[3] Adam Taylor, “To understand Crimea, take a look back at its complicated history,” Washington Post, February 27, 2016.

[4] Quoted in Bob Woodward and Carl Bernstein, The Final Days (New York: Simon & Schuster, 1976), 194.

[5] For a scholarly study on this, see Christopher Simpson, Science of Coercion: Communication Research and Psychological Warfare, 1945-1960 (New York: Oxford University Press, 1996).

[6] Gregg Zoroya, “360,000 veterans may have brain injuries,” USA Today, March 5, 2009.

[7] Joseph Goldstein, “U.S. Soldiers Told to Ignore Sexual Abuse of Boys by Afghan Allies,” NY Times, September 20, 2015.

[8] Jasper Scherer, “George W. Bush’s Election Day surprise: He and Laura Bush adopted a puppy,” Washington Post, November 5, 2016.

[9] For studies on this, see Michael MacDonald, Overreach: Delusions of Regime Change in Iraq (Cambridge: Harvard University Press, 2014); John J. Mearsheimer, Why Leaders Lie: The Truth About Lying in International Politics (New York: Oxford University Press, 2011); John M. Schuessler, Deceit on the Road to War: Presidents, Politics, and American Democracy (New York: Cornell University Press, 2015); Stefan Halper and Jonathan Clarke, America Alone: The Neo-Conservatives and the Global Order (Cambridge: Cambridge University Press, 2004).

[10] See Mark Kukis, Voices from Iraq: A People’s History, 2003-2009 (New York: Columbia University Press, 2011).

[11] Jean Edward Smith, Bush (New York: Simon & Schuster, 2016), 660.

[12] See for example Karen J. Greenberg, et al., The Torture Papers: The Road to Abu Ghraib (Cambridge: Cambridge University Press, 2005); Shadi Mokhtari, After Abu Ghraib: Exploring Human Rights in America and the Middle East(Cambridge: Cambridge University Press, 2011); Jameel Jaffer and Amrit Singh, Administration of Torture: A Documentary Record from Washington to Abu Ghraib and Beyond (New York: Columbia University Press, 2007); Seymour M. Hersh, “The General’s Report,” The New Yorker, June 25, 2007;  Julian Borger, “U.S. General Linked to Abu Ghraib Abuse,” The Guardian, May 22, 2004; Luke Harding, “After Abu Ghraib,” The Guardian, September 20, 2004; Luke Harding, “Focus Shifts to Jail Abuse of Women,” Guardian, May 12, 2004; Philip Gourevitch and Errol Morris, “Exposure: The Women Behind the Camera at Abu Ghraib,” The New Yorker, March 24, 2008; Michael Otterman, American Torture: From the Cold War to Abu Ghraib and Beyond (Australia: Melbourne University Press, 2007), see chapters 9 and 10; Philippe Sands, Torture Team: Rumsfeld’s Memo and the Betrayal of American Values (New York: Palgrave Macmillan, 2008), 14-16; Jane Mayer, The Dark Side: The Inside Story of How the War on Terror Turned into a War on American Ideals (New York: Anchor Books, 2009); Maggie O’Kane, Teresa Smith, et al., “The Torture Trail: What Did General Petraeus’s Special Advisor, James Steele, Know?” The Guardian, October 23, 2010; David Leigh, “Iraq War Logs: Prisoner Beaten to Death Days after British Handover to Police,” The Guardian, October 28, 2010; David Leigh and Maggie O’Kane, “Iraq War Logs: U.S. Turned Over Captives to Iraqi Torture Squads,” The Guardian, October 24, 2010; Nick Davies, Jonathan Steele and David Leigh, “Iraq War Logs: Secret Files Show How U.S. Ignored Torture,” The Guardian, October 22, 2010; Mark Danner, Torture and Truth: America, Abu Ghraib, and the War on Terror (New York: New York Review of Books, 2004).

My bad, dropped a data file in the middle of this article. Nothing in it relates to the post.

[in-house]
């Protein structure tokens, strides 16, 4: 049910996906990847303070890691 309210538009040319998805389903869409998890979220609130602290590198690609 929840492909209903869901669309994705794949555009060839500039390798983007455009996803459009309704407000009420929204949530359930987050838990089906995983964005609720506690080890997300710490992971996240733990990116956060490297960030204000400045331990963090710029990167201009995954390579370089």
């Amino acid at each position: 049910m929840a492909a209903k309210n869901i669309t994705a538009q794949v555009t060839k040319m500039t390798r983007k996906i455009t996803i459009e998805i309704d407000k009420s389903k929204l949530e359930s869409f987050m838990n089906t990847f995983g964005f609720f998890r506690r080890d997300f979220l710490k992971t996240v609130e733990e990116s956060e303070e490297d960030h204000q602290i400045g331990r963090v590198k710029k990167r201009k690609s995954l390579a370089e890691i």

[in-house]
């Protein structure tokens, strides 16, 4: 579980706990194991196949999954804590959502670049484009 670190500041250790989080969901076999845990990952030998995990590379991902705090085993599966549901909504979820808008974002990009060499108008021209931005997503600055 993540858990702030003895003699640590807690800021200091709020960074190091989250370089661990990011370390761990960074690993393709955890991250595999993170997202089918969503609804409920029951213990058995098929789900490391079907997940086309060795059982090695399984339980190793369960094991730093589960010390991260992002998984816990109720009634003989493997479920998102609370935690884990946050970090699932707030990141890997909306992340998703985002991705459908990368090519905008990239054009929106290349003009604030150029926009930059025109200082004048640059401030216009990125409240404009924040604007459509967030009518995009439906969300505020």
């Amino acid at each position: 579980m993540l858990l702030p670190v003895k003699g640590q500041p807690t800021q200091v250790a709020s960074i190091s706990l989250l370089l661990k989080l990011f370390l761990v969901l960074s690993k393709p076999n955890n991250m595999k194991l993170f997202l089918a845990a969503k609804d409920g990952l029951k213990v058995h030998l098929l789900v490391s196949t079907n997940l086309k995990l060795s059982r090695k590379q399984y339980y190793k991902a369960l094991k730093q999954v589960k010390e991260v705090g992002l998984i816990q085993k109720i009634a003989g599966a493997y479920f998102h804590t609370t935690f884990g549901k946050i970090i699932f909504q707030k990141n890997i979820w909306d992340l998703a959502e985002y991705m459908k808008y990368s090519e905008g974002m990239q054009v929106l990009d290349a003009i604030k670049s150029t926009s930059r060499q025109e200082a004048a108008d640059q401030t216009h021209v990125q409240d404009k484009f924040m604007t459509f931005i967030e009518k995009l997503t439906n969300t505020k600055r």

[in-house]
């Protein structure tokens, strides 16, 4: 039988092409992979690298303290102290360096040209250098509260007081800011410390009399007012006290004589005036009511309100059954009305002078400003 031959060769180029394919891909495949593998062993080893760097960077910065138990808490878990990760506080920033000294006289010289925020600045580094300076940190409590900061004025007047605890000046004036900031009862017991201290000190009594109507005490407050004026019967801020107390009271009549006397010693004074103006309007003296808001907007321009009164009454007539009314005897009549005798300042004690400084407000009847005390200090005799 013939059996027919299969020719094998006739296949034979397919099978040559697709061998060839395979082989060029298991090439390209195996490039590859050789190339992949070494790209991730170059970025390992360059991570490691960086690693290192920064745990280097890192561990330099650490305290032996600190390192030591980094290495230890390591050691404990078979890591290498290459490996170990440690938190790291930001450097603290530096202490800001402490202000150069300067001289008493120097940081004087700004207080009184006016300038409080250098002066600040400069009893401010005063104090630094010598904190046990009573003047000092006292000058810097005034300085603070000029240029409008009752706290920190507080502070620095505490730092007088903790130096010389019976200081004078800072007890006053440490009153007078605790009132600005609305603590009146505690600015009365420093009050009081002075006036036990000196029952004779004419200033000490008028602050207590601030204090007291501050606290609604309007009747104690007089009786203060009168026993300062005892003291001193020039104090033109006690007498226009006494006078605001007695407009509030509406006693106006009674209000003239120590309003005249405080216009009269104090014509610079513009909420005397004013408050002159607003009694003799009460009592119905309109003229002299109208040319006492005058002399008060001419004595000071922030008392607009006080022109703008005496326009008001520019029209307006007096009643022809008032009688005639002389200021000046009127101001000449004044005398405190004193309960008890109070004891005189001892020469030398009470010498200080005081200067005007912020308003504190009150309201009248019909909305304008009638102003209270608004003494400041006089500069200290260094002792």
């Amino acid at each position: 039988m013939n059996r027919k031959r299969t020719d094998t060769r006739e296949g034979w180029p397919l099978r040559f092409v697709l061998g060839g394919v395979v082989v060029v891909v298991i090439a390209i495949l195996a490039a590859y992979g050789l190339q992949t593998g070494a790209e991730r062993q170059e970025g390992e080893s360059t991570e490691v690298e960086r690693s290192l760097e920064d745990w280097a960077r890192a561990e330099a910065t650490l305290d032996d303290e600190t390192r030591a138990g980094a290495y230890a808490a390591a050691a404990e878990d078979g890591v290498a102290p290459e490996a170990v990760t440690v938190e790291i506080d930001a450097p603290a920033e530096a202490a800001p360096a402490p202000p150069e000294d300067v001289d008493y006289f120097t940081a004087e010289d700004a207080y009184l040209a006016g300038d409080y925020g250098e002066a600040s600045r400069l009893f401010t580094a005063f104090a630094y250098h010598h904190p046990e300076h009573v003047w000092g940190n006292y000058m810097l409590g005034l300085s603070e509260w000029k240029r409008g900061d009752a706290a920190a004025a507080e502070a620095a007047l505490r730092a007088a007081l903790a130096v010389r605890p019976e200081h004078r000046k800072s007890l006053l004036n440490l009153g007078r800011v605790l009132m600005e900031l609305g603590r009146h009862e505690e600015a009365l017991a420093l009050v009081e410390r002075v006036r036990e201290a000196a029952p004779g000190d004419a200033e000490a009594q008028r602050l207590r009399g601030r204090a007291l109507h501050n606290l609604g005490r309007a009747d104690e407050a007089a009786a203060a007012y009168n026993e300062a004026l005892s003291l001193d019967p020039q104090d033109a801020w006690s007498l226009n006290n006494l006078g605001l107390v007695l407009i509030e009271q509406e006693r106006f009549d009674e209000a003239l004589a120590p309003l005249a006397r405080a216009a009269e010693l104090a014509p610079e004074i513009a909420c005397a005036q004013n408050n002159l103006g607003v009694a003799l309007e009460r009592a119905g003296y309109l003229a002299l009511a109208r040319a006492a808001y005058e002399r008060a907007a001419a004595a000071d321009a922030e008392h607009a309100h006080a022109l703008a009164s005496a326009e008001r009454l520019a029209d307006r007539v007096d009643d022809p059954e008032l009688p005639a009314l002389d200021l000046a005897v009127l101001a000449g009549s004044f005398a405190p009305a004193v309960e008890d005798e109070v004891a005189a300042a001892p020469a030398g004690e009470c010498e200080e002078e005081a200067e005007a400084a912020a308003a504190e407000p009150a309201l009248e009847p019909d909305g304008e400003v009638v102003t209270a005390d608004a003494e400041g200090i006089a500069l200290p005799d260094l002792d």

[13] Richard Norton-Taylor, “International court hears anti-war claims,” Guardian, May 6, 2006.

[14] See Murray Friedman, The Neoconservative Revolution: Jewish Intellectuals and the Shaping of Public Policy (Cambridge: Cambridge University Press, 2005).

[15] George Soros, “Ukraine & Europe: What Should Be Done?,” NY Review of Books, October 8, 2015.

[16] Ben Cardin, “The United States needs to hold Russia accountable for its aggression,” Washington Post, November 17, 2016.

[17] George Soros, “Putin is a bigger threat to Europe’s existence than Isis,” Guardian, February 11, 2016.

[18] Ibid.